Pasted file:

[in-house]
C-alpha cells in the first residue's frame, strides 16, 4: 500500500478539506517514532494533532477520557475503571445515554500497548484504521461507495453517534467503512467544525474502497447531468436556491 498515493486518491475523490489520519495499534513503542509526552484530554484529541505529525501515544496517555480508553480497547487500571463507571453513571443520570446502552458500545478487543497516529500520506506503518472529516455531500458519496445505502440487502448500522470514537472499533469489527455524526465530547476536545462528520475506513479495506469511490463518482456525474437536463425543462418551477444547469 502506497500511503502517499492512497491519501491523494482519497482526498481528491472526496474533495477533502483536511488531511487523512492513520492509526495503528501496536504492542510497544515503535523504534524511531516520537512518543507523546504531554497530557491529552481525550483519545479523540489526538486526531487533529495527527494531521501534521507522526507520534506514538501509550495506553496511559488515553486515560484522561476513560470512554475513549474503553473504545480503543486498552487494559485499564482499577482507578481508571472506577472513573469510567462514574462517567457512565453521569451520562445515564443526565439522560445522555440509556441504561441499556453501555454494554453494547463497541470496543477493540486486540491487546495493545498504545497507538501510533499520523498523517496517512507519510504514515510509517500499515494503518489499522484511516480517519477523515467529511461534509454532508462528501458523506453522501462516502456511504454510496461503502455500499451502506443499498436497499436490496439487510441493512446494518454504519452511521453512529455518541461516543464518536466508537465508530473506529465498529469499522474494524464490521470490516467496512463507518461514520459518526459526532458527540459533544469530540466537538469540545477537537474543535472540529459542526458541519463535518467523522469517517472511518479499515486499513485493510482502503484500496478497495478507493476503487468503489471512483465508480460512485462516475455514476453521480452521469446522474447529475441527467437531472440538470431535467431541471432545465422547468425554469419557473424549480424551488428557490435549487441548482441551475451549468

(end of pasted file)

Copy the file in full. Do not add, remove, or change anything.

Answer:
[in-house]
C-alpha cells in the first residue's frame, strides 16, 4: 500500500478539506517514532494533532477520557475503571445515554500497548484504521461507495453517534467503512467544525474502497447531468436556491 498515493486518491475523490489520519495499534513503542509526552484530554484529541505529525501515544496517555480508553480497547487500571463507571453513571443520570446502552458500545478487543497516529500520506506503518472529516455531500458519496445505502440487502448500522470514537472499533469489527455524526465530547476536545462528520475506513479495506469511490463518482456525474437536463425543462418551477444547469 502506497500511503502517499492512497491519501491523494482519497482526498481528491472526496474533495477533502483536511488531511487523512492513520492509526495503528501496536504492542510497544515503535523504534524511531516520537512518543507523546504531554497530557491529552481525550483519545479523540489526538486526531487533529495527527494531521501534521507522526507520534506514538501509550495506553496511559488515553486515560484522561476513560470512554475513549474503553473504545480503543486498552487494559485499564482499577482507578481508571472506577472513573469510567462514574462517567457512565453521569451520562445515564443526565439522560445522555440509556441504561441499556453501555454494554453494547463497541470496543477493540486486540491487546495493545498504545497507538501510533499520523498523517496517512507519510504514515510509517500499515494503518489499522484511516480517519477523515467529511461534509454532508462528501458523506453522501462516502456511504454510496461503502455500499451502506443499498436497499436490496439487510441493512446494518454504519452511521453512529455518541461516543464518536466508537465508530473506529465498529469499522474494524464490521470490516467496512463507518461514520459518526459526532458527540459533544469530540466537538469540545477537537474543535472540529459542526458541519463535518467523522469517517472511518479499515486499513485493510482502503484500496478497495478507493476503487468503489471512483465508480460512485462516475455514476453521480452521469446522474447529475441527467437531472440538470431535467431541471432545465422547468425554469419557473424549480424551488428557490435549487441548482441551475451549468